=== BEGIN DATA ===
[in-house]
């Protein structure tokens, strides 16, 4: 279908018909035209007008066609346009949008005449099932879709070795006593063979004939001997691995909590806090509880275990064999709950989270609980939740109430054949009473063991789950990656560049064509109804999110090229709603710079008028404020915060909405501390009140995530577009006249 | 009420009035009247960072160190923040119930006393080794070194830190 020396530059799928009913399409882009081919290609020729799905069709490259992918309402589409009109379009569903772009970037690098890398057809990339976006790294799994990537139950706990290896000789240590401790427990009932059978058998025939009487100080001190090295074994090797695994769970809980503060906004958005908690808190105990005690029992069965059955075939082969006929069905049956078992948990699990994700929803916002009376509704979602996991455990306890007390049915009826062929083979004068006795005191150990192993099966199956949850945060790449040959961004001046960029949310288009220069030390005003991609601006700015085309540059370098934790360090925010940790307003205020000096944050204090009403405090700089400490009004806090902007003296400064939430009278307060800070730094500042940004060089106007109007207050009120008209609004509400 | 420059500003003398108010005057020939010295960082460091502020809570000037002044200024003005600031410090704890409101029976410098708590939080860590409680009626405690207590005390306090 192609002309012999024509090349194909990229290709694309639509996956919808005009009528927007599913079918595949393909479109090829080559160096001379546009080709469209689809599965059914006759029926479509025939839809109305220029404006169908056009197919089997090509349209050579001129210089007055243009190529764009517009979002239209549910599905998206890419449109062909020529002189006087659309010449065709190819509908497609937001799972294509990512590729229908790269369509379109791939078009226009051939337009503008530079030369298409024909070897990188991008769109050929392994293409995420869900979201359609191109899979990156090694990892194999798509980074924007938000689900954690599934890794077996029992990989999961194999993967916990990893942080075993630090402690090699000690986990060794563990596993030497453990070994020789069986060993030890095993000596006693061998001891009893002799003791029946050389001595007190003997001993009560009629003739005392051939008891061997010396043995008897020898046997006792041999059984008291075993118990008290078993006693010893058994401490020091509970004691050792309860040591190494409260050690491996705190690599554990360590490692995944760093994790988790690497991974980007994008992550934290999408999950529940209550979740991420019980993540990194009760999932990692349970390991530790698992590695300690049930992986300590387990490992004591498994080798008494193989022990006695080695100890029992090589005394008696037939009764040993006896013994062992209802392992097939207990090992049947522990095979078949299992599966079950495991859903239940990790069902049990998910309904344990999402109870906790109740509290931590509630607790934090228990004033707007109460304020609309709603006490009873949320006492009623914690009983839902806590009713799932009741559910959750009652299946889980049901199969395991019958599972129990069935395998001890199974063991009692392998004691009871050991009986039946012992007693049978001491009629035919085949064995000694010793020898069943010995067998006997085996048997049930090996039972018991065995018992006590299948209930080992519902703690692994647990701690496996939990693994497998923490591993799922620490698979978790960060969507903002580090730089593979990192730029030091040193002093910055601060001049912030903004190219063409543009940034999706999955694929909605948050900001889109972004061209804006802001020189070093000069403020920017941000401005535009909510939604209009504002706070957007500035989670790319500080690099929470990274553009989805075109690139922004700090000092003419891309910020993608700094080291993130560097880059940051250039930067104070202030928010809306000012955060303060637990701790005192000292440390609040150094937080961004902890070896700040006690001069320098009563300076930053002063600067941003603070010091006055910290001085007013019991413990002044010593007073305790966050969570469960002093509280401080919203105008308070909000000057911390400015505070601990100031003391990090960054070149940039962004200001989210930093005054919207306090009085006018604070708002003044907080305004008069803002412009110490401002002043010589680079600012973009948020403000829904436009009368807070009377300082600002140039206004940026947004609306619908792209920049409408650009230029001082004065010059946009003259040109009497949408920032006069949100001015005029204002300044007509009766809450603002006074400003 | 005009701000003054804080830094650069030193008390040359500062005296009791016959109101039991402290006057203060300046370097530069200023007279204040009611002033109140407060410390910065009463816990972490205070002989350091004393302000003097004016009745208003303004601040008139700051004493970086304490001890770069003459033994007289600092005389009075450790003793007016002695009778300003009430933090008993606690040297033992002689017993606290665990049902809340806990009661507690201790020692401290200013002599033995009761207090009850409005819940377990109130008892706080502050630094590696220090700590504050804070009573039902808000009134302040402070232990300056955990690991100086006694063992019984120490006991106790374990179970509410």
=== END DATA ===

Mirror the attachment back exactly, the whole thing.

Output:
[in-house]
């Protein structure tokens, strides 16, 4: 279908018909035209007008066609346009949008005449099932879709070795006593063979004939001997691995909590806090509880275990064999709950989270609980939740109430054949009473063991789950990656560049064509109804999110090229709603710079008028404020915060909405501390009140995530577009006249 | 009420009035009247960072160190923040119930006393080794070194830190 020396530059799928009913399409882009081919290609020729799905069709490259992918309402589409009109379009569903772009970037690098890398057809990339976006790294799994990537139950706990290896000789240590401790427990009932059978058998025939009487100080001190090295074994090797695994769970809980503060906004958005908690808190105990005690029992069965059955075939082969006929069905049956078992948990699990994700929803916002009376509704979602996991455990306890007390049915009826062929083979004068006795005191150990192993099966199956949850945060790449040959961004001046960029949310288009220069030390005003991609601006700015085309540059370098934790360090925010940790307003205020000096944050204090009403405090700089400490009004806090902007003296400064939430009278307060800070730094500042940004060089106007109007207050009120008209609004509400 | 420059500003003398108010005057020939010295960082460091502020809570000037002044200024003005600031410090704890409101029976410098708590939080860590409680009626405690207590005390306090 192609002309012999024509090349194909990229290709694309639509996956919808005009009528927007599913079918595949393909479109090829080559160096001379546009080709469209689809599965059914006759029926479509025939839809109305220029404006169908056009197919089997090509349209050579001129210089007055243009190529764009517009979002239209549910599905998206890419449109062909020529002189006087659309010449065709190819509908497609937001799972294509990512590729229908790269369509379109791939078009226009051939337009503008530079030369298409024909070897990188991008769109050929392994293409995420869900979201359609191109899979990156090694990892194999798509980074924007938000689900954690599934890794077996029992990989999961194999993967916990990893942080075993630090402690090699000690986990060794563990596993030497453990070994020789069986060993030890095993000596006693061998001891009893002799003791029946050389001595007190003997001993009560009629003739005392051939008891061997010396043995008897020898046997006792041999059984008291075993118990008290078993006693010893058994401490020091509970004691050792309860040591190494409260050690491996705190690599554990360590490692995944760093994790988790690497991974980007994008992550934290999408999950529940209550979740991420019980993540990194009760999932990692349970390991530790698992590695300690049930992986300590387990490992004591498994080798008494193989022990006695080695100890029992090589005394008696037939009764040993006896013994062992209802392992097939207990090992049947522990095979078949299992599966079950495991859903239940990790069902049990998910309904344990999402109870906790109740509290931590509630607790934090228990004033707007109460304020609309709603006490009873949320006492009623914690009983839902806590009713799932009741559910959750009652299946889980049901199969395991019958599972129990069935395998001890199974063991009692392998004691009871050991009986039946012992007693049978001491009629035919085949064995000694010793020898069943010995067998006997085996048997049930090996039972018991065995018992006590299948209930080992519902703690692994647990701690496996939990693994497998923490591993799922620490698979978790960060969507903002580090730089593979990192730029030091040193002093910055601060001049912030903004190219063409543009940034999706999955694929909605948050900001889109972004061209804006802001020189070093000069403020920017941000401005535009909510939604209009504002706070957007500035989670790319500080690099929470990274553009989805075109690139922004700090000092003419891309910020993608700094080291993130560097880059940051250039930067104070202030928010809306000012955060303060637990701790005192000292440390609040150094937080961004902890070896700040006690001069320098009563300076930053002063600067941003603070010091006055910290001085007013019991413990002044010593007073305790966050969570469960002093509280401080919203105008308070909000000057911390400015505070601990100031003391990090960054070149940039962004200001989210930093005054919207306090009085006018604070708002003044907080305004008069803002412009110490401002002043010589680079600012973009948020403000829904436009009368807070009377300082600002140039206004940026947004609306619908792209920049409408650009230029001082004065010059946009003259040109009497949408920032006069949100001015005029204002300044007509009766809450603002006074400003 | 005009701000003054804080830094650069030193008390040359500062005296009791016959109101039991402290006057203060300046370097530069200023007279204040009611002033109140407060410390910065009463816990972490205070002989350091004393302000003097004016009745208003303004601040008139700051004493970086304490001890770069003459033994007289600092005389009075450790003793007016002695009778300003009430933090008993606690040297033992002689017993606290665990049902809340806990009661507690201790020692401290200013002599033995009761207090009850409005819940377990109130008892706080502050630094590696220090700590504050804070009573039902808000009134302040402070232990300056955990690991100086006694063992019984120490006991106790374990179970509410």